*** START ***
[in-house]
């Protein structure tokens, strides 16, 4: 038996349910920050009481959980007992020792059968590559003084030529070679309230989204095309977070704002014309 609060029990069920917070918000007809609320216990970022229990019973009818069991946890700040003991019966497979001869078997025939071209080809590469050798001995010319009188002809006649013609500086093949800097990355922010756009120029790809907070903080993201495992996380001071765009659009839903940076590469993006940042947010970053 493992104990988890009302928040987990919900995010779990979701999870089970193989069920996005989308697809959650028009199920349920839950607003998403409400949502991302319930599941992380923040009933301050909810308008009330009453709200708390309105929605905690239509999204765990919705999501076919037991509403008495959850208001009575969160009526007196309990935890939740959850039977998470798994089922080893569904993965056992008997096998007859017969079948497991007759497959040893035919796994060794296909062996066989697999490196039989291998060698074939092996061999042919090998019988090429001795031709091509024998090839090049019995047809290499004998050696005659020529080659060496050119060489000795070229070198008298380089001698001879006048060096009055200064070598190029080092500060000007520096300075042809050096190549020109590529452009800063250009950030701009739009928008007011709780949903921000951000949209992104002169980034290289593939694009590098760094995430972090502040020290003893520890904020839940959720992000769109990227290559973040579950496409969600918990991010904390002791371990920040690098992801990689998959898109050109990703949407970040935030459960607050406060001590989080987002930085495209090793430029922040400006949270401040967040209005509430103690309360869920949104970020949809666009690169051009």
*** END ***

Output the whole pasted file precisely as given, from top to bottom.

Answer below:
[in-house]
């Protein structure tokens, strides 16, 4: 038996349910920050009481959980007992020792059968590559003084030529070679309230989204095309977070704002014309 609060029990069920917070918000007809609320216990970022229990019973009818069991946890700040003991019966497979001869078997025939071209080809590469050798001995010319009188002809006649013609500086093949800097990355922010756009120029790809907070903080993201495992996380001071765009659009839903940076590469993006940042947010970053 493992104990988890009302928040987990919900995010779990979701999870089970193989069920996005989308697809959650028009199920349920839950607003998403409400949502991302319930599941992380923040009933301050909810308008009330009453709200708390309105929605905690239509999204765990919705999501076919037991509403008495959850208001009575969160009526007196309990935890939740959850039977998470798994089922080893569904993965056992008997096998007859017969079948497991007759497959040893035919796994060794296909062996066989697999490196039989291998060698074939092996061999042919090998019988090429001795031709091509024998090839090049019995047809290499004998050696005659020529080659060496050119060489000795070229070198008298380089001698001879006048060096009055200064070598190029080092500060000007520096300075042809050096190549020109590529452009800063250009950030701009739009928008007011709780949903921000951000949209992104002169980034290289593939694009590098760094995430972090502040020290003893520890904020839940959720992000769109990227290559973040579950496409969600918990991010904390002791371990920040690098992801990689998959898109050109990703949407970040935030459960607050406060001590989080987002930085495209090793430029922040400006949270401040967040209005509430103690309360869920949104970020949809666009690169051009």